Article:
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The weird side of Christians and politics

Preamble: Understand in reading this post that I’m a swing voter and my #1 criteria for voting is, “Can this person lead in the role they are running for?” Side issues mean almost nothing to me in light of that one framing question.

I cringe when I hear evangelical Christians being grouped together as a block of voters for two reasons.

First, it’s a self-indicting judgement in how we view ourselves that we would only identify people with a certain political ideology when Jesus has commanded that we reach all people, all neighbors, with the Good News of Jesus Christ. Second, many of the solutions to issues Christian seem to care about from established political parties have been proven to both not work in society; the people who are elected because of their viewpoints on single issues often come with baggage that is distinctly against Christian values.

Some examples: 

  • Gay marriage is no more an attack on my marriage than the billboard for no fault divorce I pass on my way to work. Actually, the guy with the handgun next door is far more dangerous to my marriage than the gay couple across the street. Violent crimes in America are way, way down versus 2 decades ago. But handgun sales are way, way up.
  • There are millions of children in this country brought here as children who went to school with our kids, who have said the pledge of allegiance every morning next to our kids, and who have dreams just like our kids. But because there is no pathway to becoming a legal resident they are stuck. I can think of no fathomable reason Christians don’t advocate for them. Those kids aren’t dangerous– their homeland, the United States of America, doesn’t love them back. It’s heart-breaking. We are all immigrants to this country. We should be advocates for the Dream Act.
  • Health care costs are killing people. Literally. People are dying because they can’t afford basic health care. And yet, doctors are reimbursed less now than 20 years ago. Privatized, for-profit health care coverage and agressive pharmaceutical companies built on 19th century patent laws are bankrupting our society while getting tax breaks on their profits from the government and distributing tiny dividends into your 401k. You can’t argue for both a balanced budget and decreases in corporate taxation. The same companies that caused this current economic crisis are continuing to profit from it while trying to shirk their most basic responsibilities as corporate citizens. That’s what happens when you let the wolves run the chicken coup. They think about eating meat tomorrow with no source for tomorrow’s eggs.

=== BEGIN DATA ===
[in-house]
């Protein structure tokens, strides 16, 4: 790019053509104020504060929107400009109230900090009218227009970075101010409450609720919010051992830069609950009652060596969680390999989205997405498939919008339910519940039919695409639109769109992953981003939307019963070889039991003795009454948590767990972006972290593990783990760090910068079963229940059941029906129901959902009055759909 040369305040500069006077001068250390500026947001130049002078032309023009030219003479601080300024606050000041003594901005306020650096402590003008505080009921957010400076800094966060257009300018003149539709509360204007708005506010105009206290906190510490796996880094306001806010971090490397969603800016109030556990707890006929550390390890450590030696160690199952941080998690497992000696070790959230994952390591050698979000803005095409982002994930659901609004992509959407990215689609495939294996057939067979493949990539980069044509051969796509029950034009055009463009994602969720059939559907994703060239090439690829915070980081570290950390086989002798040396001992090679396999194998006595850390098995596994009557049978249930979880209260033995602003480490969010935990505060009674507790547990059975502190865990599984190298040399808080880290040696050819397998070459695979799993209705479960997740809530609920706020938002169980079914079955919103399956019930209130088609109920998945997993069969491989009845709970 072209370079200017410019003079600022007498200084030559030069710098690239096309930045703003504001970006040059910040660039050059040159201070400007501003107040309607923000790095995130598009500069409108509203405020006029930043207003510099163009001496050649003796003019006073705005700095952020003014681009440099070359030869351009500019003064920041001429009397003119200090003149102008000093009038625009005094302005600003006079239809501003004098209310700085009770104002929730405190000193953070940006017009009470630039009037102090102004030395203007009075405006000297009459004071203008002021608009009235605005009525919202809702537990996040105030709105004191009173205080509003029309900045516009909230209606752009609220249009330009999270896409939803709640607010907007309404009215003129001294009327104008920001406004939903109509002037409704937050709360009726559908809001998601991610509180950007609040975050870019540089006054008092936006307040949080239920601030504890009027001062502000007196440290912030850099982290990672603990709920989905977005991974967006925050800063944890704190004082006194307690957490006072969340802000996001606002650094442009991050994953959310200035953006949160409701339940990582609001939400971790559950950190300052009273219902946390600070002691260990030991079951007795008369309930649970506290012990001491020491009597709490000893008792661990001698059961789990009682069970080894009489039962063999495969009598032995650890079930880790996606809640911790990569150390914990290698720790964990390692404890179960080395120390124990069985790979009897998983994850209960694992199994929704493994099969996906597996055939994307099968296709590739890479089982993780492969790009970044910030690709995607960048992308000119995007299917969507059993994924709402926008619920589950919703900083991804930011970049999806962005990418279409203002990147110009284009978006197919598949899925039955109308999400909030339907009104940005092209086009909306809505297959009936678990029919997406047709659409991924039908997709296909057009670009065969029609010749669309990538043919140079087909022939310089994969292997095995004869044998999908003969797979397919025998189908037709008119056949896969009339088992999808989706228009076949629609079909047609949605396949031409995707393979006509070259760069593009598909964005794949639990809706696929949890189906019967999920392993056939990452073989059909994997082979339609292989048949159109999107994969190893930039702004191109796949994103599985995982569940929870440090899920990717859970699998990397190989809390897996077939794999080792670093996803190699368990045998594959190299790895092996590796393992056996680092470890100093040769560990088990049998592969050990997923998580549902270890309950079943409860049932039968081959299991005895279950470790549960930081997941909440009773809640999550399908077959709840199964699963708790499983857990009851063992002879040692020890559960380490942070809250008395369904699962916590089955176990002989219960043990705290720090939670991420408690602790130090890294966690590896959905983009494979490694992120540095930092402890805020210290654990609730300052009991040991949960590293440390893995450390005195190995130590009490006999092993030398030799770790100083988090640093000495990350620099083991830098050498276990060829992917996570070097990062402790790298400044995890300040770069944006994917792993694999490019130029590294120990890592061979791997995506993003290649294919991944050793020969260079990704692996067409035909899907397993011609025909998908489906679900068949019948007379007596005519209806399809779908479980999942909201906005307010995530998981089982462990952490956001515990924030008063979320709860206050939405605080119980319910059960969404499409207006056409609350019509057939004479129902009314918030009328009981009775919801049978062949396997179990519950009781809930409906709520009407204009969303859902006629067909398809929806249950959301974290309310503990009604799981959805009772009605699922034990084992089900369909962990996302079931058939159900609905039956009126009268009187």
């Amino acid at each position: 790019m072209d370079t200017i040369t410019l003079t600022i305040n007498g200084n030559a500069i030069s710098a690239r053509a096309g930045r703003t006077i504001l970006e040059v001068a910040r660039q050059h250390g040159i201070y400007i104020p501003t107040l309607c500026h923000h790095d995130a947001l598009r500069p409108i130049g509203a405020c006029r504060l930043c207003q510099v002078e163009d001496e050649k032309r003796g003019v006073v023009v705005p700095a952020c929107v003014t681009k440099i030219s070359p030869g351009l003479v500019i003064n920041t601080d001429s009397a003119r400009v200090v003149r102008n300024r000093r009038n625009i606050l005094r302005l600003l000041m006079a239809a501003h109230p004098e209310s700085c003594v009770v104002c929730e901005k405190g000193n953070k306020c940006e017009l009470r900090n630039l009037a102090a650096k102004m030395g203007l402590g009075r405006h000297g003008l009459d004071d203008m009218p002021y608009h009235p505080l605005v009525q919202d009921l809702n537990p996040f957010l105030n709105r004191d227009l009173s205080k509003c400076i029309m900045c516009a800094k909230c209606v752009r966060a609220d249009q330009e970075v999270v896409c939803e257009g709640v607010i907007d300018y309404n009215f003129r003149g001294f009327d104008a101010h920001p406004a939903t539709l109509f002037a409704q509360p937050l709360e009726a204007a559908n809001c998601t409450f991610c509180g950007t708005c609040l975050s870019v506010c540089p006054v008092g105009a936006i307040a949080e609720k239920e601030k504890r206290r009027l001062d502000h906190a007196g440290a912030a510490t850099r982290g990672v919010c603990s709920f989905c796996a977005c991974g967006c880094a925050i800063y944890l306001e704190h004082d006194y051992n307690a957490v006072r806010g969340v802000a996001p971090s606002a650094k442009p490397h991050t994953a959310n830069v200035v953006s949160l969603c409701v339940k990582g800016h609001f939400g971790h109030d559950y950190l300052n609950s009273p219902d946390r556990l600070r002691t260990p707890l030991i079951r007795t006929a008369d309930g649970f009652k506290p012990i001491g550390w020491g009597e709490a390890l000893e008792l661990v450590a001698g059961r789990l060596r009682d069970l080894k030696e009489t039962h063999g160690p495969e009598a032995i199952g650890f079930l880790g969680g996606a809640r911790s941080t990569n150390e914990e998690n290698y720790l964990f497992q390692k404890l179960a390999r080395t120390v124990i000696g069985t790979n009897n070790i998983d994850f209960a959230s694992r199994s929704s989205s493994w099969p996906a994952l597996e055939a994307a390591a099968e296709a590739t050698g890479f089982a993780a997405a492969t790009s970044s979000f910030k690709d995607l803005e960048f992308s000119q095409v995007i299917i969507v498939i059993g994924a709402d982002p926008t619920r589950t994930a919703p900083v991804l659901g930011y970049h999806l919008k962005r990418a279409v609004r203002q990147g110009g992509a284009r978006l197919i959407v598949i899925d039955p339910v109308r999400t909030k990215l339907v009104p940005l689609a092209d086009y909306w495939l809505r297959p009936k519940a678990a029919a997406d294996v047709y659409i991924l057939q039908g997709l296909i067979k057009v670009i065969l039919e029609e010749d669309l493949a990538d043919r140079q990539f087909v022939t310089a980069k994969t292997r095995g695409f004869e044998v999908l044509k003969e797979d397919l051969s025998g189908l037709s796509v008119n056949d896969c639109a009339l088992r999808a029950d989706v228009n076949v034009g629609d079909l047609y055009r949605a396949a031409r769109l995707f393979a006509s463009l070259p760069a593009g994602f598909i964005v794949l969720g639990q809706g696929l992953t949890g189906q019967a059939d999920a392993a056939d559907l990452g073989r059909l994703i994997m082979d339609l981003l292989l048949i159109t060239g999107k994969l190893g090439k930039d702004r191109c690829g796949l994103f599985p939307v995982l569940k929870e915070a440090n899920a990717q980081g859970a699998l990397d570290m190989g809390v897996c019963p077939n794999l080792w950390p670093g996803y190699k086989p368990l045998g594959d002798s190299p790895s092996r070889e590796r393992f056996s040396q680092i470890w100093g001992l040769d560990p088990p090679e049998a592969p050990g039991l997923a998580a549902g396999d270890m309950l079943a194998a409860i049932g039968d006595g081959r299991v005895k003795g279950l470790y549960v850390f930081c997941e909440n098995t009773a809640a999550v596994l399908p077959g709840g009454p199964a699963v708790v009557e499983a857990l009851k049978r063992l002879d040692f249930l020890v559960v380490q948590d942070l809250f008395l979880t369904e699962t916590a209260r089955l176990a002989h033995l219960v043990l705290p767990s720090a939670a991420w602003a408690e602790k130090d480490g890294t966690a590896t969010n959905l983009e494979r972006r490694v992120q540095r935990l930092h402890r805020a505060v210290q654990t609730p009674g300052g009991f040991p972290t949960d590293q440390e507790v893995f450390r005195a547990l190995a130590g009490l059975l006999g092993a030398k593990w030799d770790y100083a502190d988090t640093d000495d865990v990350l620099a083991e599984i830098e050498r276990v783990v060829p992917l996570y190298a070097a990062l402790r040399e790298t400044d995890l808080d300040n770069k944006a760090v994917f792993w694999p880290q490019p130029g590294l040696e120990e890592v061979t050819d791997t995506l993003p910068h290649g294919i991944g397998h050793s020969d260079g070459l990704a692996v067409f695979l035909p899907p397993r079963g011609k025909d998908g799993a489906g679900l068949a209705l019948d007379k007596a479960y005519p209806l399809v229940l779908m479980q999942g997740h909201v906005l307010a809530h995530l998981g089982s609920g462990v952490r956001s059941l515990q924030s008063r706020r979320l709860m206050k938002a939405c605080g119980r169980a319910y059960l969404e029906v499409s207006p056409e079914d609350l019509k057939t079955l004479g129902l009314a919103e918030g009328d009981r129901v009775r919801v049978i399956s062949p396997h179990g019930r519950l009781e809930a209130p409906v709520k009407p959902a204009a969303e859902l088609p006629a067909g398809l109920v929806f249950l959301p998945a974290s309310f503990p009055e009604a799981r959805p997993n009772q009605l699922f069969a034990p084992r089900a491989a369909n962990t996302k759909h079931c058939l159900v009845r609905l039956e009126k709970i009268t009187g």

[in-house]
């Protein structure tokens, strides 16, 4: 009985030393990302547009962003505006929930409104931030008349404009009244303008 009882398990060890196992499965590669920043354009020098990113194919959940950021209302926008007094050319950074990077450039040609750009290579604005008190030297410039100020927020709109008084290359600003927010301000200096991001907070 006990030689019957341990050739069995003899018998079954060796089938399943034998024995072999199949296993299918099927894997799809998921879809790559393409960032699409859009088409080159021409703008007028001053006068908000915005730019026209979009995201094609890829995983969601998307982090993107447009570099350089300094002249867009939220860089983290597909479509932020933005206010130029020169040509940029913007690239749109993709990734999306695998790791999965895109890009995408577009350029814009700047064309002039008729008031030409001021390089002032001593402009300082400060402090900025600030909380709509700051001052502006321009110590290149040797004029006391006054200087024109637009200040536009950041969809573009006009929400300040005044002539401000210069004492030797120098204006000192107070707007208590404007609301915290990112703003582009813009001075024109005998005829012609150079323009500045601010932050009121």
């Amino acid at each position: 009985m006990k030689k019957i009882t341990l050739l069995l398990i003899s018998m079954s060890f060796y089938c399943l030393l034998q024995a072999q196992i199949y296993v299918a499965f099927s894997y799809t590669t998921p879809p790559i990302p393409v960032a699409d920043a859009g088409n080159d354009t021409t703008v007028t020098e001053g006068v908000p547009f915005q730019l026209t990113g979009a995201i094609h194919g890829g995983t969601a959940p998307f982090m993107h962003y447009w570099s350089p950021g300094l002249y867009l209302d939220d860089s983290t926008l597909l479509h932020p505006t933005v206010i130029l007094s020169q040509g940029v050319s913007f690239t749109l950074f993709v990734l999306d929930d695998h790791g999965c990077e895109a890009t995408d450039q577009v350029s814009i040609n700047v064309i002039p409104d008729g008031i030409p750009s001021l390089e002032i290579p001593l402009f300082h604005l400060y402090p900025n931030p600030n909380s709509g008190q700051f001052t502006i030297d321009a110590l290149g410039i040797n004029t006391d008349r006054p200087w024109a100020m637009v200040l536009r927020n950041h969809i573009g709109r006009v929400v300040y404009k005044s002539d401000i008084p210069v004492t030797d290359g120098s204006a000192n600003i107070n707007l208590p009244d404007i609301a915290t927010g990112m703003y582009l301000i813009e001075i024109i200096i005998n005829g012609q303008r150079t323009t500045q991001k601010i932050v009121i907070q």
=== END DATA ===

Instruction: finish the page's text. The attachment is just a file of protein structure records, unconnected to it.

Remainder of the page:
What’s the point? 
The point is this, you can’t be a single issue voter and think you’re part of the political process. These are complex problems and deserve our attention. We can’t walk into a voting booth, in good conscious, and cast a vote over abortion or gun control or tax reform or the economy and think that we’ve done our part.

Doing our part means getting involved at the local level. It means advocating for the sick and oppressed on your block. It means standing up for the powerless in your life.

When you get to know the people these things effect your perspective will change. When you get to know the gay couple across the street you’ll see that they love each other just like you love your spouse. When you get to know the crazy guy with the guns you’ll see that he has guns because he has deep-seeded fears that a gun can’t fix, a counselor can. When your kids best friend can’t get into college because he has no way to get a green card, it won’t be an issue it will be Joseph’s story. When your next door neighbor dies because she couldn’t afford the medicine anymore it won’t be a matter of corporate rights, it’ll be an injustice.

Doing our part and doing the right thing might mean not getting what we want or doing what we’re comfortable with all the time. When we take things out of the rhetoric of issues and get to know the people they effect, we’ll see our perspectives shaped by a deep desire to help.

Friends, we weren’t called into ministry just to love the people who show up at our church or whose kids show up to youth group.

We were called to a messy ministry of loving our neighbors as ourselves.